- They drive on the left and signs are generally the same as in the UK, although the roads are often quite narrow. The driving style is a little more French than you may be used to! You are required to display a nationality plate on your vehicle (even if coming from the UK) unless it is registered in Jersey (the international plate for Jersey is GBJ). There is a maximum speed limit of 40mph on the island and speed limits vary from 15mph to 40mph. However as the island is only 9 miles wide it is unlikely to take you long to travel anywhere.
- The major UK hire car companies operate from the airport and ferry terminal.
- The island has a comprehensive bus service, centred around the capital, St Helier.
- Jersey is within the UK common travel zone, so you do not need a passport to travel to the island from the UK, but your airline or ferry company will likely still require photographic ID of some sort. A passport is required if travelling from France to Jersey. You might also want to bring a passport to give you the option of a day trip to France.
- Jersey has it’s own telecoms network, so check with your mobile network for roaming charges. It shares the UK international dialing code (+44).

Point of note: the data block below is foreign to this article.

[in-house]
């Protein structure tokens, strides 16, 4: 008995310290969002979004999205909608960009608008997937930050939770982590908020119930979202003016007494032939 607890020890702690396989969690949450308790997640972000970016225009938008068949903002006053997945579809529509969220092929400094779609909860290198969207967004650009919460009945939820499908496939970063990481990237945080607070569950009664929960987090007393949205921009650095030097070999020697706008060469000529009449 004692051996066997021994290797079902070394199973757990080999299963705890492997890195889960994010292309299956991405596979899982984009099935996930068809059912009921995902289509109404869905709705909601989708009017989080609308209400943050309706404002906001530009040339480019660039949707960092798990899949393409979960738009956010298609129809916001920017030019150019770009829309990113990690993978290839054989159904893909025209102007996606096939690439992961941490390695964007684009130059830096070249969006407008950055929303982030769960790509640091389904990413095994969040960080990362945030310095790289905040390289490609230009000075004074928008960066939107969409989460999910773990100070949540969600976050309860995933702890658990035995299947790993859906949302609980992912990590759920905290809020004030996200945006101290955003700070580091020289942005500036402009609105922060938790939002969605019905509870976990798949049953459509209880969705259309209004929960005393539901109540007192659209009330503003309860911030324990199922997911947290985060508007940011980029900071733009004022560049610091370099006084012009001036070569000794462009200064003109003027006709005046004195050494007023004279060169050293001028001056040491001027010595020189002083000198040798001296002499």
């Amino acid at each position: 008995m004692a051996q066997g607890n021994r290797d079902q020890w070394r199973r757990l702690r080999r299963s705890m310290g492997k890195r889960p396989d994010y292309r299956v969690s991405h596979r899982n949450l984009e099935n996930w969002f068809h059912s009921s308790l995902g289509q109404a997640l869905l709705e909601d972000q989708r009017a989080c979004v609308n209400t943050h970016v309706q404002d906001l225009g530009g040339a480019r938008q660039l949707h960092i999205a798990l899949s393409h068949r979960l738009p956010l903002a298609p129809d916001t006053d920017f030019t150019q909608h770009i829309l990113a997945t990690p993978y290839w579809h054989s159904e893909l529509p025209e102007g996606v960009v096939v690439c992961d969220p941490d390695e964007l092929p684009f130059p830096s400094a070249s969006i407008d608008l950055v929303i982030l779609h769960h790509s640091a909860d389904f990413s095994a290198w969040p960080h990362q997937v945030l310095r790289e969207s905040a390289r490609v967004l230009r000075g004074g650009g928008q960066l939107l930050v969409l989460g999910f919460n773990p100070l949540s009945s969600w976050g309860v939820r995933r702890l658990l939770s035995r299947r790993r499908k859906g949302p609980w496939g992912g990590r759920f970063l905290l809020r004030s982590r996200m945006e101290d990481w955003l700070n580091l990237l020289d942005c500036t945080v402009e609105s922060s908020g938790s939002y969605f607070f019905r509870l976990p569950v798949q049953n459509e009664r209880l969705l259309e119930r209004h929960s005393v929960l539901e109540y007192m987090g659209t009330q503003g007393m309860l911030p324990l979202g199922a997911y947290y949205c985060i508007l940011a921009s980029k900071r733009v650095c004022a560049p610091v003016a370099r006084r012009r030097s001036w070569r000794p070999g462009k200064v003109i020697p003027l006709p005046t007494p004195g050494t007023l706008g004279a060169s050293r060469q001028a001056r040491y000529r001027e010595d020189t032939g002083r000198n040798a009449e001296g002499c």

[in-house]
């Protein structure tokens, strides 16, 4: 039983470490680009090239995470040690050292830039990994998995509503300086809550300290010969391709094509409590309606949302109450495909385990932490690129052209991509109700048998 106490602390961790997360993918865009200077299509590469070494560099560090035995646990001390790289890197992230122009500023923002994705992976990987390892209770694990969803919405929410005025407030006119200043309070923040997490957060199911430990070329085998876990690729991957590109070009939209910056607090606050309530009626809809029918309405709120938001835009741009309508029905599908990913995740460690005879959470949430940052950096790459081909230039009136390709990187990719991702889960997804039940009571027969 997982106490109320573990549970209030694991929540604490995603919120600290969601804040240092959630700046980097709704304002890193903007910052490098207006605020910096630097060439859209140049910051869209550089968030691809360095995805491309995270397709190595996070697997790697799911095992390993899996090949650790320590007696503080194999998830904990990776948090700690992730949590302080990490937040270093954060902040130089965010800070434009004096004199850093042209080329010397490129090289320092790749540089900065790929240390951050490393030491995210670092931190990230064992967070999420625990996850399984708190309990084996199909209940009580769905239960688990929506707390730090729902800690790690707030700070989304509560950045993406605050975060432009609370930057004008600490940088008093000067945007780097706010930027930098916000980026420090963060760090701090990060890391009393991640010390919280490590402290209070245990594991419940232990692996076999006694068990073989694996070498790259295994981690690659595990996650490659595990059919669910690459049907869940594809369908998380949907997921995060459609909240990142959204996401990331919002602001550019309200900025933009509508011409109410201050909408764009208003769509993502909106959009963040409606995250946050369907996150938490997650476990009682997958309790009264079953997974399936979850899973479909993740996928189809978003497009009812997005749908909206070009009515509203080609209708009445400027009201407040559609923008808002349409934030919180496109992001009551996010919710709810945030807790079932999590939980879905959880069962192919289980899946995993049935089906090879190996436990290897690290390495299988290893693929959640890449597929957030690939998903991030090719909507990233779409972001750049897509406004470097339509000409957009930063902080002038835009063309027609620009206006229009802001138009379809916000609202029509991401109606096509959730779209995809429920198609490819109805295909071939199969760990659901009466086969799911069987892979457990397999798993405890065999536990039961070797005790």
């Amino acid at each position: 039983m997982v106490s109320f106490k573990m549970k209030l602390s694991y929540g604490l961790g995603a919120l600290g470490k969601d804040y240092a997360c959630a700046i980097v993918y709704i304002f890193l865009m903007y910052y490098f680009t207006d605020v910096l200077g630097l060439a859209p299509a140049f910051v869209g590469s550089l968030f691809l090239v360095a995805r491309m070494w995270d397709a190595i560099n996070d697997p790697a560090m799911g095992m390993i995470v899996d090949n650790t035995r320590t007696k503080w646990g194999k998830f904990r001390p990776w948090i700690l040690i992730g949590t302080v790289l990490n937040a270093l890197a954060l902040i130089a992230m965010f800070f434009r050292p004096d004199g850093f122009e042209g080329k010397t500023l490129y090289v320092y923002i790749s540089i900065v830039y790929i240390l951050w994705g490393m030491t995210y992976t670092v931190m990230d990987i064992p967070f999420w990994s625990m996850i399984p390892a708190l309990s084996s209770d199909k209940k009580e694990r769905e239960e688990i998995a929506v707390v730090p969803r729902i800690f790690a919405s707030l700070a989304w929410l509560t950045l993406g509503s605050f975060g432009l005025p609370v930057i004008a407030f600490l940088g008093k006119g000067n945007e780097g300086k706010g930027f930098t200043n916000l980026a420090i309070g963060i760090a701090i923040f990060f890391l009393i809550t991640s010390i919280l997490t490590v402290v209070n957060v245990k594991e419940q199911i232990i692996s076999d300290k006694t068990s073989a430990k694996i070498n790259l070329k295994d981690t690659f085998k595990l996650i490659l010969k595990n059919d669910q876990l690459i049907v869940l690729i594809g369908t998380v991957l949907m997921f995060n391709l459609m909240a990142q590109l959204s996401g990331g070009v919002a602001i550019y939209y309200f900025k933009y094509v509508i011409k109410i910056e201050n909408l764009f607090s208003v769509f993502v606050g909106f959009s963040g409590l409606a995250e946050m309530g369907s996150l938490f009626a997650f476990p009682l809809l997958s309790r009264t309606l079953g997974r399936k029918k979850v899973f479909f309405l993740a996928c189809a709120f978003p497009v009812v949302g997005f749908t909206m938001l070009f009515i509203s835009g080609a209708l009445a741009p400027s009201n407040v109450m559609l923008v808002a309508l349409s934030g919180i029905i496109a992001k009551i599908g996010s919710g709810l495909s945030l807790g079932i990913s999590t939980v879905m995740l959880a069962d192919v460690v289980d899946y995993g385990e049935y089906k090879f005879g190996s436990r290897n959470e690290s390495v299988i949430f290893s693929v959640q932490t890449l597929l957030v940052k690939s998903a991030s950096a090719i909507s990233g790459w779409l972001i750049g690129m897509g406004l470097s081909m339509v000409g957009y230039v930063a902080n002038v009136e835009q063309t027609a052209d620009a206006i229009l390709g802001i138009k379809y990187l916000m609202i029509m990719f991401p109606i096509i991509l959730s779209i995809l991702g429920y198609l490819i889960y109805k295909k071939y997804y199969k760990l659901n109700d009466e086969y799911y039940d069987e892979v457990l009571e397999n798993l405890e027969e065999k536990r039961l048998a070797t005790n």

- Jersey has it’s own postal system separate from Royal Mail, so you need to buy their stamps if posting anything from Jersey.
- The island is a low tax economy (but don’t call it a tax haven, you will upset the locals!). There is no VAT and low rates of income tax. In my experience food and drink prices when eating out is comparable or a little more than the UK, but higher value goods are often cheaper due to the lack of VAT.
- As the island is outside the EU, you can buy Duty Free when travelling there from the UK.
- Jersey (along with the other Channel Islands), was invaded and occupied by German forces during World War II. They fortified much of the coast with numerous concrete towers many of which can still be seen today.
Although I’ve written about this walk from Weymouth I didn’t actually travel to Jersey by ferry but by plane. Unlike my previous walks I went to Jersey with a friend of mine, Alex, and we walked around the coast of the island together.